Kwai Tsing dock workers strike
On March 28, 2013, dock workers at Kwai Tsing took industrial action seeking a 17 per cent pay rise. The port is operated by Hongkong International Terminals (HIT).
Get back to talks in Hong Kong dock dispute
Patience is wearing thin as the strike at the container terminal has dragged on for weeks without any sign of coming to an end. Over the weekend, the situation worsened after bosses and unionists stepped up attacks against each other. The escalating tension is not just counter-productive to negotiations, it also risks provoking public anger against the rich and powerful if the consortium behind the scenes continues to stay away. Instead of trading insults through the media, the parties concerned should talk and try to compromise. The deadlock is best resolved with cool heads rather than finger pointing.
The case seemed straightforward enough to settle at first, with dock workers demanding better wages and working conditions. But the strike by a few hundred was soon whipped up into one of the most protracted in recent memory, after it was portrayed as a matter of social injustice and backed by a host of groups in other sectors. The drama is further complicated by a confusing web of contractors and publicity on social media. One key contractor is winding up as a result. That Hongkong International Terminals, the container port operator, continues to dodge negotiations has also fuelled the fray. Little wonder that tycoon Li Ka-shing, who has a major stake in port cargo business, has become the target.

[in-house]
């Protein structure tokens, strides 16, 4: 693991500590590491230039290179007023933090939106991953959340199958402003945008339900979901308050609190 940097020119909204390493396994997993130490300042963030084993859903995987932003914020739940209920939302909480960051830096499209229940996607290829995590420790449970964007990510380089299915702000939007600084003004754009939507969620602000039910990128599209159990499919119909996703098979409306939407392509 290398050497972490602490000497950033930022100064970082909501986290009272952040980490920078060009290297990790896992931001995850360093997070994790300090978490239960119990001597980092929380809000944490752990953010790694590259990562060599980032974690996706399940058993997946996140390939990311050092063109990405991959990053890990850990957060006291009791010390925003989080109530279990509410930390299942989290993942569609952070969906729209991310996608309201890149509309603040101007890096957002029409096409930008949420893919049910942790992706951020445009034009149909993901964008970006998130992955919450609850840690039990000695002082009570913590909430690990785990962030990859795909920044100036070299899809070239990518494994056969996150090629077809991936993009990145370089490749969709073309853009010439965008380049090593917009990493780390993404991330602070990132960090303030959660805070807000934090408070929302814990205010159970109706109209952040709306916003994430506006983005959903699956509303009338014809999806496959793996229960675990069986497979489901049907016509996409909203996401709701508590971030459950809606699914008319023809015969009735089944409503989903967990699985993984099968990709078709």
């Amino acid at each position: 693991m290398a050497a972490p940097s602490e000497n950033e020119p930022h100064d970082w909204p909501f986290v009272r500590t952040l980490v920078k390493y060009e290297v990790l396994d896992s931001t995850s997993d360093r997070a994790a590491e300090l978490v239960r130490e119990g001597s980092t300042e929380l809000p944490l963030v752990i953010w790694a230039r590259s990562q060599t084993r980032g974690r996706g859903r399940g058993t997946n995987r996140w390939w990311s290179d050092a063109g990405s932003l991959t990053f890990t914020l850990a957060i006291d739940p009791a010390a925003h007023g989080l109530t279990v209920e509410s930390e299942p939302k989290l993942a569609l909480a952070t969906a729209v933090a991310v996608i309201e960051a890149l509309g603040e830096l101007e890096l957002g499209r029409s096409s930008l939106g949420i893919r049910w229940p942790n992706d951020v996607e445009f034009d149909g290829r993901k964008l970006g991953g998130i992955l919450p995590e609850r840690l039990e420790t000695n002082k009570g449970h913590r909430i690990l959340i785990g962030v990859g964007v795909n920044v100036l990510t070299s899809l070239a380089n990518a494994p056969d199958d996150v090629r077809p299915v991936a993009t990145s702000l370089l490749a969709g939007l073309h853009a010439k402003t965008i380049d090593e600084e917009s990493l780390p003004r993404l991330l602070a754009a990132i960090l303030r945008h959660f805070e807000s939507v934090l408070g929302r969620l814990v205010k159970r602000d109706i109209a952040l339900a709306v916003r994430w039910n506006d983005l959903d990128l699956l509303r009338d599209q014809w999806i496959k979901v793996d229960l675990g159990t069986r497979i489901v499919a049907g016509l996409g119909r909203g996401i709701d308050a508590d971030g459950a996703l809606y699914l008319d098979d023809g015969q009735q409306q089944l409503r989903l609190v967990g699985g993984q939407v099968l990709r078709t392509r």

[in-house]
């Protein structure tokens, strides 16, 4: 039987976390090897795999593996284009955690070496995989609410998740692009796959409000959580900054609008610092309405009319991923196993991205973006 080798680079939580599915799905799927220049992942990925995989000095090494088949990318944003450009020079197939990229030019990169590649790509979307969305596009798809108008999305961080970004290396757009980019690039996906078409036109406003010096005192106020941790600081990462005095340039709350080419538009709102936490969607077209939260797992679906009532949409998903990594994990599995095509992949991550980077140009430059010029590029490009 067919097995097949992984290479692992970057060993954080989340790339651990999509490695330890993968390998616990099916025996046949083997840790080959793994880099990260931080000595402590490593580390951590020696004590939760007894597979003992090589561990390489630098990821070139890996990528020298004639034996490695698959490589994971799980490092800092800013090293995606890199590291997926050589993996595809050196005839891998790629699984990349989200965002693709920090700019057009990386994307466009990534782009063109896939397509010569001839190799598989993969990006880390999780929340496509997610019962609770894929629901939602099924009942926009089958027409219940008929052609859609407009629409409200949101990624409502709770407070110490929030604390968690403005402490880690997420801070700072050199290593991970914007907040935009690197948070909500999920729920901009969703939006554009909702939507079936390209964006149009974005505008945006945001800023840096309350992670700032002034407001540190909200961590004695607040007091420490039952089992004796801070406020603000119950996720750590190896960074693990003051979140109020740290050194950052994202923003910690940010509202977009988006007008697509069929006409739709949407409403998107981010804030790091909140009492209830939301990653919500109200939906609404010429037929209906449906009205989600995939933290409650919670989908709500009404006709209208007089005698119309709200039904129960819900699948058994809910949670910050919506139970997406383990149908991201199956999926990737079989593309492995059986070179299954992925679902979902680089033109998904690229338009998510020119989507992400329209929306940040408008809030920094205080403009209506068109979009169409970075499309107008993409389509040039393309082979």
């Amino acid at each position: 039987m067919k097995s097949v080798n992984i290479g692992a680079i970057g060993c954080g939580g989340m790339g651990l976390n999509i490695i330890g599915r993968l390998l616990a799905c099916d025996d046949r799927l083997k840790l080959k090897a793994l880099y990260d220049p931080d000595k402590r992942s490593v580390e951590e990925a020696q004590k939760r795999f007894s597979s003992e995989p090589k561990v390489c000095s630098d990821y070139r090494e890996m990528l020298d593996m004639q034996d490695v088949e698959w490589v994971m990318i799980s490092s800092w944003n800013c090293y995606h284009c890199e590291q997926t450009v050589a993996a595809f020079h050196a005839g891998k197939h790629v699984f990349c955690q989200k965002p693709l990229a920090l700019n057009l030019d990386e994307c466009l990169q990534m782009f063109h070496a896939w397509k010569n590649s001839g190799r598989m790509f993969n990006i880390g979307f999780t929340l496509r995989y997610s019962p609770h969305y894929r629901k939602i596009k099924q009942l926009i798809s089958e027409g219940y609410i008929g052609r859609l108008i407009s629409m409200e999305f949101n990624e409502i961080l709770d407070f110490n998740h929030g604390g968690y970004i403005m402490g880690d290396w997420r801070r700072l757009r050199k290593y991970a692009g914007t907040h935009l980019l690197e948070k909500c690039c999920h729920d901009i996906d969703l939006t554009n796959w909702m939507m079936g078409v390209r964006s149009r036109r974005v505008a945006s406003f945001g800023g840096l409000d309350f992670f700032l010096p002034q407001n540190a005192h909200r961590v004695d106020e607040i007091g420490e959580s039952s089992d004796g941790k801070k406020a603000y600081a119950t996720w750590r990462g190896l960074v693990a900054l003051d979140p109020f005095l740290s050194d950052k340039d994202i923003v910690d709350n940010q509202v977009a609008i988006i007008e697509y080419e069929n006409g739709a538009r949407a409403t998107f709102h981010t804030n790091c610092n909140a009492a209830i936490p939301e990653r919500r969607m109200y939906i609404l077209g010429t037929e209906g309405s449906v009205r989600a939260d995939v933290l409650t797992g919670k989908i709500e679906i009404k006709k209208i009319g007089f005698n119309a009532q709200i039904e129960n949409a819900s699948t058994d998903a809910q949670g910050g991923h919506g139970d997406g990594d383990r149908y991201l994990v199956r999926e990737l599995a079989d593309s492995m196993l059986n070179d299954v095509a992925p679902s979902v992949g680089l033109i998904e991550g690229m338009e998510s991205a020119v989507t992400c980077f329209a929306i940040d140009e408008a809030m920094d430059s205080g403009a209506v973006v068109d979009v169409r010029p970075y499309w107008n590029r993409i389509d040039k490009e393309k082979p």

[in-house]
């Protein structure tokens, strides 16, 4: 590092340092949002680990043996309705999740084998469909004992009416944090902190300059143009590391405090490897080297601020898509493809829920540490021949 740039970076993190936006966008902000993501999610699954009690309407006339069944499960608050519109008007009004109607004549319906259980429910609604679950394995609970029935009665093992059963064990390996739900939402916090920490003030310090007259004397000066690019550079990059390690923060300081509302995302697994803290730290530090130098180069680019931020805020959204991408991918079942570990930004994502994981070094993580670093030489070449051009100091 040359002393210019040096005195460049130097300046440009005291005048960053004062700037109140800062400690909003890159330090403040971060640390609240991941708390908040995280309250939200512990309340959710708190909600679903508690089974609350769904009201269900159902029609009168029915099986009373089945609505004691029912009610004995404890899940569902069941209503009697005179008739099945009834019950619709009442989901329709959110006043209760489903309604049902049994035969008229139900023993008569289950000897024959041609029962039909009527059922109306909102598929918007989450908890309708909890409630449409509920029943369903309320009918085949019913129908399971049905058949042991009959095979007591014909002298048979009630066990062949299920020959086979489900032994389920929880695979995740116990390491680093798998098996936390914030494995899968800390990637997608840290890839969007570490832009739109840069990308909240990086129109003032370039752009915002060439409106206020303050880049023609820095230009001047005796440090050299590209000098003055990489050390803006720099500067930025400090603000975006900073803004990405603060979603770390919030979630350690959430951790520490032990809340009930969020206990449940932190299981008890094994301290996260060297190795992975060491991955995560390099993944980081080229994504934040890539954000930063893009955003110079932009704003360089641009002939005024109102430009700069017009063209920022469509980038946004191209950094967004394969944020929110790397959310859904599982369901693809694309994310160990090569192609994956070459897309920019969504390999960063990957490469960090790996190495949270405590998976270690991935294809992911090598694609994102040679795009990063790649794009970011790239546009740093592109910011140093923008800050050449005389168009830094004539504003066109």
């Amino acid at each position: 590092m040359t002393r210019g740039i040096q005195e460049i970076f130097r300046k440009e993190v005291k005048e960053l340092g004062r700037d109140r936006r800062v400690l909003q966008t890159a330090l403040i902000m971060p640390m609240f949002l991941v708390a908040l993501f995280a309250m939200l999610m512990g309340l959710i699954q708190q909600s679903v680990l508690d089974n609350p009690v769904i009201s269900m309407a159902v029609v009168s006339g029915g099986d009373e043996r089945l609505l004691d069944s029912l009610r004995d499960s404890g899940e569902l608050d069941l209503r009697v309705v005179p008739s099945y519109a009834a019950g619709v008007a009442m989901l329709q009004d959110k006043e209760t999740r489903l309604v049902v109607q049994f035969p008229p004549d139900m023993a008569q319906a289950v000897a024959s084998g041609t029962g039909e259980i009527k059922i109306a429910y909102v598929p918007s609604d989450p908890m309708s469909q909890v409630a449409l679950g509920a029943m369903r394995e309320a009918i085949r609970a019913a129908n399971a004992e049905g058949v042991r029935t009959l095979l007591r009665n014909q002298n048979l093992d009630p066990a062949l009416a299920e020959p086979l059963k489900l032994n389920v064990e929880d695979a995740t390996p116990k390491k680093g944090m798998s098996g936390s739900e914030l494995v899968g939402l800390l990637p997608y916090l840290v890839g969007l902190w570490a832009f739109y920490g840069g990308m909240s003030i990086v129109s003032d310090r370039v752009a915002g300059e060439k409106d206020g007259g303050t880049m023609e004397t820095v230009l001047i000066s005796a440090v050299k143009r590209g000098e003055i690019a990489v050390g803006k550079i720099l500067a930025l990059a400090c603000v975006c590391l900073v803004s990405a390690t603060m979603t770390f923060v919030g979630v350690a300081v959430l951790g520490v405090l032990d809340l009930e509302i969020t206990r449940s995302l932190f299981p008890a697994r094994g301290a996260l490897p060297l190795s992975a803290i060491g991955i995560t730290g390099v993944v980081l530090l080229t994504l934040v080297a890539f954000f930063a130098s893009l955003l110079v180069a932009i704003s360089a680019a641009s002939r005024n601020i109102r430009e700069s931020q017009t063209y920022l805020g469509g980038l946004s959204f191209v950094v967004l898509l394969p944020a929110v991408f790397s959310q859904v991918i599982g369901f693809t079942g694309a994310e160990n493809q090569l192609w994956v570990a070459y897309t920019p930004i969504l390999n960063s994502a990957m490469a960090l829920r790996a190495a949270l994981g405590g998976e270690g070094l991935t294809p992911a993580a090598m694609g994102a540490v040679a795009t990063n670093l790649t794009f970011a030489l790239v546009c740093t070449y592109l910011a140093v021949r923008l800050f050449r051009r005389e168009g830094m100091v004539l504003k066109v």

Meanwhile, the government raises eyebrows with its unusually passive attitude. Although public life remains largely unaffected, that does not mean mediation is best left to bosses and employees. In an increasingly competitive environment, any loss of business, however small it is, will affect the city's logistics industry and the economy as a whole.
The incident also highlights a broad range of labour and social issues, such as standard working hours and the right to collective bargaining. The dispute has already fuelled tension between the haves and have-nots in society. It would be dangerous if the social sentiment deepened and the impasse dragged on. Both sides should return to the negotiating table to iron out their differences.